Click for Live Broadcast
|When:||Friday, November 19, 2010, 10:30 a.m. to 11:30 a.m.
Join us for coffee beginning at 10:00 a.m.
|Where:||Seminar Conference Room, 10100 Burnet Road, Bldg 196-ROC, Austin, Texas 78758|
|Host:||Charles Jackson, UTIG|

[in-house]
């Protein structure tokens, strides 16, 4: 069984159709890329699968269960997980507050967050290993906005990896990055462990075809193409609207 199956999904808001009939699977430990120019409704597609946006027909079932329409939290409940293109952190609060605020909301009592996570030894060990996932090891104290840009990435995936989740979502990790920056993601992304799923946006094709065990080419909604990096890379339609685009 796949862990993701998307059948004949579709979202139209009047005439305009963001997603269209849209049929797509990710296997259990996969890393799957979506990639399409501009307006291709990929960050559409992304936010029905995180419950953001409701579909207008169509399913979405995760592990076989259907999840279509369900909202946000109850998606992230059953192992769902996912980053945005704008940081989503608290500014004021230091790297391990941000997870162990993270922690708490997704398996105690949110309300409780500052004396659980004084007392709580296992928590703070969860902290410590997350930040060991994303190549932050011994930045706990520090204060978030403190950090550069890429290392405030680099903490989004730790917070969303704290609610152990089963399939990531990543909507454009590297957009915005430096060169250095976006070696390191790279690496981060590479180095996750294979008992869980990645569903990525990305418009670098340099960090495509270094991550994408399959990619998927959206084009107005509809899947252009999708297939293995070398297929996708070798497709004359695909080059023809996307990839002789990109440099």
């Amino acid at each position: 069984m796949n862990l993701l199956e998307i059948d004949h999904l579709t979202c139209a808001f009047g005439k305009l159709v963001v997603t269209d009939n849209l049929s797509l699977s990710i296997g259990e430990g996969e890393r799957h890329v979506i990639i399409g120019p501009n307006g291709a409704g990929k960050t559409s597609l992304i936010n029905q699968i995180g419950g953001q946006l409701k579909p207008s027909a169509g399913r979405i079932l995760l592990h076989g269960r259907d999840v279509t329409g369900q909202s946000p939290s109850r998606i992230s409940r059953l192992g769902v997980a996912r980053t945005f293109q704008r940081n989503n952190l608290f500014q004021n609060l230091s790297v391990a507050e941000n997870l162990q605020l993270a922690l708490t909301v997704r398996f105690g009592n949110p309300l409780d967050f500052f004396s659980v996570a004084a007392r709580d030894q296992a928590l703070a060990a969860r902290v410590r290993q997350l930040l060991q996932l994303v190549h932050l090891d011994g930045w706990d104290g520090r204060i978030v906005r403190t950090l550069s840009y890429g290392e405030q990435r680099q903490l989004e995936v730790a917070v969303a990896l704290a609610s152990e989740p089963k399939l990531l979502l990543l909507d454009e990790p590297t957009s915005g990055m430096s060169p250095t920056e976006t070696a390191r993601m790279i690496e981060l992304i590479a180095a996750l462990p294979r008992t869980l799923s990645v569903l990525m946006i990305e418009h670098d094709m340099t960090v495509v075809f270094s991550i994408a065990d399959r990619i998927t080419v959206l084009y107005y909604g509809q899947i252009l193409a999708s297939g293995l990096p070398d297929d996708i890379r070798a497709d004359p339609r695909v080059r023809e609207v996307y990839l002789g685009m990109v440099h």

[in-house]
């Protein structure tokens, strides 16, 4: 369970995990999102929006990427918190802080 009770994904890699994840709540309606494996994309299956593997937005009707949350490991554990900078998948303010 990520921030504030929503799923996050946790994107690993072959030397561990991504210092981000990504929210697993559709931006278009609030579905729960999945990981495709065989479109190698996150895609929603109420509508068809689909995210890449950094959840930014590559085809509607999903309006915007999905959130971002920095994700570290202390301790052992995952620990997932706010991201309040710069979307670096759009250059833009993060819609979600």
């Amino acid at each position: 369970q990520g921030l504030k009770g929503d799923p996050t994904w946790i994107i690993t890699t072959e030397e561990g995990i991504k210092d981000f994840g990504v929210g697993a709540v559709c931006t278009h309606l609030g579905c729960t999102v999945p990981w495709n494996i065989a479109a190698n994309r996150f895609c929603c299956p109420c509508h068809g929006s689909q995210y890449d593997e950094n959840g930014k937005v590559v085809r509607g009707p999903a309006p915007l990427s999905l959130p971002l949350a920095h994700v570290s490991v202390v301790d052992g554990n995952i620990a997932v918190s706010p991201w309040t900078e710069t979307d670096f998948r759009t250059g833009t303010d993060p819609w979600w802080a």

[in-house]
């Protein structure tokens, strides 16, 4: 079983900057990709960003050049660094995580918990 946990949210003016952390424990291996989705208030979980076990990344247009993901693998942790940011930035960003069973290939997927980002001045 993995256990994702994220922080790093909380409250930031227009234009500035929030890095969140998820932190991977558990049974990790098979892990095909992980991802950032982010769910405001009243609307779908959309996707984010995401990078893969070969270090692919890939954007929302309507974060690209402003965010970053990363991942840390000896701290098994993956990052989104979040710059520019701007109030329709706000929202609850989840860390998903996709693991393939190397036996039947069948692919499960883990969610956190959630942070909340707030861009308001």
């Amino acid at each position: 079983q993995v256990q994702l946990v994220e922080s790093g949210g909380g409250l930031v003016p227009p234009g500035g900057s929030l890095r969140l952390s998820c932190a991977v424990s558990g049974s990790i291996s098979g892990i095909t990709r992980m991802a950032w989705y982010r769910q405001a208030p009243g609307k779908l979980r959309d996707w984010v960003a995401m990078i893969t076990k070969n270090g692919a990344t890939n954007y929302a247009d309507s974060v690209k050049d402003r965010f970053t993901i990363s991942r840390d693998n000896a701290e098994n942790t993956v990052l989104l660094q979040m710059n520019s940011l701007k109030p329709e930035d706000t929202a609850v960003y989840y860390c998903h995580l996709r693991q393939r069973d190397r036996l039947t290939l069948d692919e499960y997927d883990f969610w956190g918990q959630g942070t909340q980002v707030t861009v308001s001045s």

The behavior of many physical and earth systems is granular, via the more-or-less elastic interactions between grains of all sizes. Obvious examples are found in sand dunes, lahar flows, agricultural hoppers, and grocers' fruit bins. In fact, many large- and small- scale tectonic systems can be described as "granular". A few such examples are western US fault systems, accretionary subduction-zone margins, and Mid-Ocean Ridge hydrothermal systems. In fact, the physics community has greatly advanced the underlying theory of granular deformation, largely through analog-materials experiments. I will present new results from one such experimental approach in the context of tectonic systems.